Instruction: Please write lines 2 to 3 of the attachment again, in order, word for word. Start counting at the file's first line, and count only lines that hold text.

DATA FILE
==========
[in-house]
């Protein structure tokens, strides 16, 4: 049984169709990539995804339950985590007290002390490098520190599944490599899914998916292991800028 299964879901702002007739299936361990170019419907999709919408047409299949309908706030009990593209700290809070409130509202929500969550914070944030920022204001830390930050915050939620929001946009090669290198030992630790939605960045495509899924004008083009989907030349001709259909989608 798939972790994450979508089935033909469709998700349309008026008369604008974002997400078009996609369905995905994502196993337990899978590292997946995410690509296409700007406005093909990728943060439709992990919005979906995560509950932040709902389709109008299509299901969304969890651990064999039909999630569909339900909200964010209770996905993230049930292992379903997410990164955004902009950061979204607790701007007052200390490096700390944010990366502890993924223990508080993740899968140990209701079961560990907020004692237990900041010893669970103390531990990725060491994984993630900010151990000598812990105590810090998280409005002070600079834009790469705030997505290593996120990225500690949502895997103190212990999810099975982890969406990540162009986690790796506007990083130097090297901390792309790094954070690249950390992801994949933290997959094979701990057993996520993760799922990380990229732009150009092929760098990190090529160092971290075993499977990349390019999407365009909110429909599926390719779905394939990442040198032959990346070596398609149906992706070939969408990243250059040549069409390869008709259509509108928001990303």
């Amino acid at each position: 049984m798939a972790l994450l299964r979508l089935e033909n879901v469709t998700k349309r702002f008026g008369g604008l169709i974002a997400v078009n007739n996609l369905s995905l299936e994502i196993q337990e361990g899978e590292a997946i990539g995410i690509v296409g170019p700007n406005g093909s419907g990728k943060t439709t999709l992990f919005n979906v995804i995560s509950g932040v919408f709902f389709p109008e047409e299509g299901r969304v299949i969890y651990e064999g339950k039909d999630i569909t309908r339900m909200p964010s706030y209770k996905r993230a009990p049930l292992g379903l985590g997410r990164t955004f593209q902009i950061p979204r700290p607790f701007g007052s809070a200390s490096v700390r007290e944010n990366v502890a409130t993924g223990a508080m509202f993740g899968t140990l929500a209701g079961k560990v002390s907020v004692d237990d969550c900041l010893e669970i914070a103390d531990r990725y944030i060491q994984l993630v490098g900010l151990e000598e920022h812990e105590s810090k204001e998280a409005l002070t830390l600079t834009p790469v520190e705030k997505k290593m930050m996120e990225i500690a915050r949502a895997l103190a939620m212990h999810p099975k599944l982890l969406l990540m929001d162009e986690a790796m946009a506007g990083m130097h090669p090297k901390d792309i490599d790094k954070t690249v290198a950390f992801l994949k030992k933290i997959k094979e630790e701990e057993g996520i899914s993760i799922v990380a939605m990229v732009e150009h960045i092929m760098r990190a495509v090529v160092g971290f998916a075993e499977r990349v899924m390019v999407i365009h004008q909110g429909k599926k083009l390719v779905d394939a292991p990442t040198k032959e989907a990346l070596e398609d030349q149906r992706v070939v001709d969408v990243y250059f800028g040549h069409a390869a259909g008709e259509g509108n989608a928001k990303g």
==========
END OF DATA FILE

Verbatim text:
């Protein structure tokens, strides 16, 4: 049984169709990539995804339950985590007290002390490098520190599944490599899914998916292991800028 299964879901702002007739299936361990170019419907999709919408047409299949309908706030009990593209700290809070409130509202929500969550914070944030920022204001830390930050915050939620929001946009090669290198030992630790939605960045495509899924004008083009989907030349001709259909989608 798939972790994450979508089935033909469709998700349309008026008369604008974002997400078009996609369905995905994502196993337990899978590292997946995410690509296409700007406005093909990728943060439709992990919005979906995560509950932040709902389709109008299509299901969304969890651990064999039909999630569909339900909200964010209770996905993230049930292992379903997410990164955004902009950061979204607790701007007052200390490096700390944010990366502890993924223990508080993740899968140990209701079961560990907020004692237990900041010893669970103390531990990725060491994984993630900010151990000598812990105590810090998280409005002070600079834009790469705030997505290593996120990225500690949502895997103190212990999810099975982890969406990540162009986690790796506007990083130097090297901390792309790094954070690249950390992801994949933290997959094979701990057993996520993760799922990380990229732009150009092929760098990190090529160092971290075993499977990349390019999407365009909110429909599926390719779905394939990442040198032959990346070596398609149906992706070939969408990243250059040549069409390869008709259509509108928001990303």
């Amino acid at each position: 049984m798939a972790l994450l299964r979508l089935e033909n879901v469709t998700k349309r702002f008026g008369g604008l169709i974002a997400v078009n007739n996609l369905s995905l299936e994502i196993q337990e361990g899978e590292a997946i990539g995410i690509v296409g170019p700007n406005g093909s419907g990728k943060t439709t999709l992990f919005n979906v995804i995560s509950g932040v919408f709902f389709p109008e047409e299509g299901r969304v299949i969890y651990e064999g339950k039909d999630i569909t309908r339900m909200p964010s706030y209770k996905r993230a009990p049930l292992g379903l985590g997410r990164t955004f593209q902009i950061p979204r700290p607790f701007g007052s809070a200390s490096v700390r007290e944010n990366v502890a409130t993924g223990a508080m509202f993740g899968t140990l929500a209701g079961k560990v002390s907020v004692d237990d969550c900041l010893e669970i914070a103390d531990r990725y944030i060491q994984l993630v490098g900010l151990e000598e920022h812990e105590s810090k204001e998280a409005l002070t830390l600079t834009p790469v520190e705030k997505k290593m930050m996120e990225i500690a915050r949502a895997l103190a939620m212990h999810p099975k599944l982890l969406l990540m929001d162009e986690a790796m946009a506007g990083m130097h090669p090297k901390d792309i490599d790094k954070t690249v290198a950390f992801l994949k030992k933290i997959k094979e630790e701990e057993g996520i899914s993760i799922v990380a939605m990229v732009e150009h960045i092929m760098r990190a495509v090529v160092g971290f998916a075993e499977r990349v899924m390019v999407i365009h004008q909110g429909k599926k083009l390719v779905d394939a292991p990442t040198k032959e989907a990346l070596e398609d030349q149906r992706v070939v001709d969408v990243y250059f800028g040549h069409a390869a259909g008709e259509g509108n989608a928001k990303g």